Any social arrangement would naturally need coordination, which implies that at some point the individual members of the society will have to subordinate the elements of their individualities for the collective good or a collective effort. And this would lead to a few people leading a large group and every member of this group would follow the directions of the much smaller group of people leading them. It is also very likely that within this group of leaders some would be more influential than the others and there would emerge a hierarchy within the leader group as well. Therefore, such an arrangement, no matter how democratically run, would be no less hierarchical and authoritarian than the arrangement that the anarchists wish to overthrow.

To this position, Proudhon responds thus:

Either the workman will be simply the employee of the proprietor-capitalist-promoter; or he will participate. . . [and] have a voice in the council, in a word he will become an associate. In the first case the workman is subordinated, exploited: his permanent condition is one of obedience. . . In the second case he resumes his dignity as a man and citizen. . . he forms part of the producing organisation, of which he was before but the slave; as, in the town, he forms part of the sovereign power, of which he was before but the subject . . . we need not hesitate, for we have no choice. . . it is necessary to form an ASSOCIATION among workers . . . because without that, they would remain related as subordinates and superiors, and there would ensue two. . . castes of masters and wage-workers, which is repugnant to a free and democratic society. [General Idea of the Revolution, pp. 215-216]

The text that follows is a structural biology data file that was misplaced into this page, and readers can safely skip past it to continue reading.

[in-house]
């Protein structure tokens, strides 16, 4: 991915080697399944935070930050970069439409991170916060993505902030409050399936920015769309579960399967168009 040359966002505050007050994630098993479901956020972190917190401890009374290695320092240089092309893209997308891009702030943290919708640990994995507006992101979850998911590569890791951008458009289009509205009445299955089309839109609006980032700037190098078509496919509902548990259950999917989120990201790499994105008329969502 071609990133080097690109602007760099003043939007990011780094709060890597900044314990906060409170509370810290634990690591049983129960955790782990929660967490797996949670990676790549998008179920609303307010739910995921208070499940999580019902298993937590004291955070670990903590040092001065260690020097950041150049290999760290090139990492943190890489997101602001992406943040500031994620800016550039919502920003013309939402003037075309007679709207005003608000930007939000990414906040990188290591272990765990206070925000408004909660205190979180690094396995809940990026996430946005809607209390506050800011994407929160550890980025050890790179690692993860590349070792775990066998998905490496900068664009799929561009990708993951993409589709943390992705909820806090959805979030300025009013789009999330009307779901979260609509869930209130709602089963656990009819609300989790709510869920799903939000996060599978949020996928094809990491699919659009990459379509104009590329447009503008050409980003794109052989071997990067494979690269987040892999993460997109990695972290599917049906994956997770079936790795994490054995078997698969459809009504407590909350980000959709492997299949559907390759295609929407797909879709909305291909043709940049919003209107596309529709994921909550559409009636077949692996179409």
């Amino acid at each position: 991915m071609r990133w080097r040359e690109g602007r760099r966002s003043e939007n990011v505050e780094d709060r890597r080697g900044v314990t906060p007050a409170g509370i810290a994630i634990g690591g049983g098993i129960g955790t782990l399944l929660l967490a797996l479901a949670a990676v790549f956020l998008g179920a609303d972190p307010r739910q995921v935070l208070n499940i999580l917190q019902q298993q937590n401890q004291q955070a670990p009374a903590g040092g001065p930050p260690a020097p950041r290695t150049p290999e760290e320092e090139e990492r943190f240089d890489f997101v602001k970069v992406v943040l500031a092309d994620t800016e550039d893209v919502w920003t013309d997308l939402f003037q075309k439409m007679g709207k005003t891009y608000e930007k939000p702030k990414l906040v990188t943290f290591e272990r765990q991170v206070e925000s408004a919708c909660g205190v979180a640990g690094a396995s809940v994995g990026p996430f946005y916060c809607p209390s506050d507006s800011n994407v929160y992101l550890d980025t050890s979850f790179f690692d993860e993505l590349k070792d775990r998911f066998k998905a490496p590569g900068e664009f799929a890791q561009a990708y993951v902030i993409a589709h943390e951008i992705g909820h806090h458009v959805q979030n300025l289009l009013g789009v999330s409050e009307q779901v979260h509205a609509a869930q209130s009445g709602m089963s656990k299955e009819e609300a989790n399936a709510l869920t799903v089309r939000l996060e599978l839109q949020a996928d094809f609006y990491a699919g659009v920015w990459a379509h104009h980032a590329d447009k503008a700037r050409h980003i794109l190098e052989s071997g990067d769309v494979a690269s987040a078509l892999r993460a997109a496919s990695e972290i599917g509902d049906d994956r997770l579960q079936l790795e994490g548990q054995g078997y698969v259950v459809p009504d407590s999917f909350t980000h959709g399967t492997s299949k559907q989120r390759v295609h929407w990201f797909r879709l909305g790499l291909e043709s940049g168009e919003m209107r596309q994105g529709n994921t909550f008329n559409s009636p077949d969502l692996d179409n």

So, Proudhon seems to say that so long as those working together have a say in the decision making, it is not the kind of hierarchy he is against. But then, there are several kinds and levels of decision making. If it is simply about the objective of the endeavour, the worker at the time of joining voluntarily accepts to be part of the activities the organization undertakes in normal course of business and also implicitly agrees with the objectives the organization pursues. When a person enters an organization his work profile is also clearly outlined, which means that he is clear about what he is supposed to be and what he is expected to deliver. Again, he voluntarily accepts that. It goes without saying that he is also aware that his work will be monitored and he would have to perform to the satisfaction of his superiors. This also means that he voluntarily submits to the guidance and direction of his superiors. His association with the organization he works for is not forced but is based on an agreement voluntarily entered into by both the parties. So far as the day to day decision making is concerned, it can always be justifiably resisted on the grounds that it would not be conducive to the smooth working of the organization.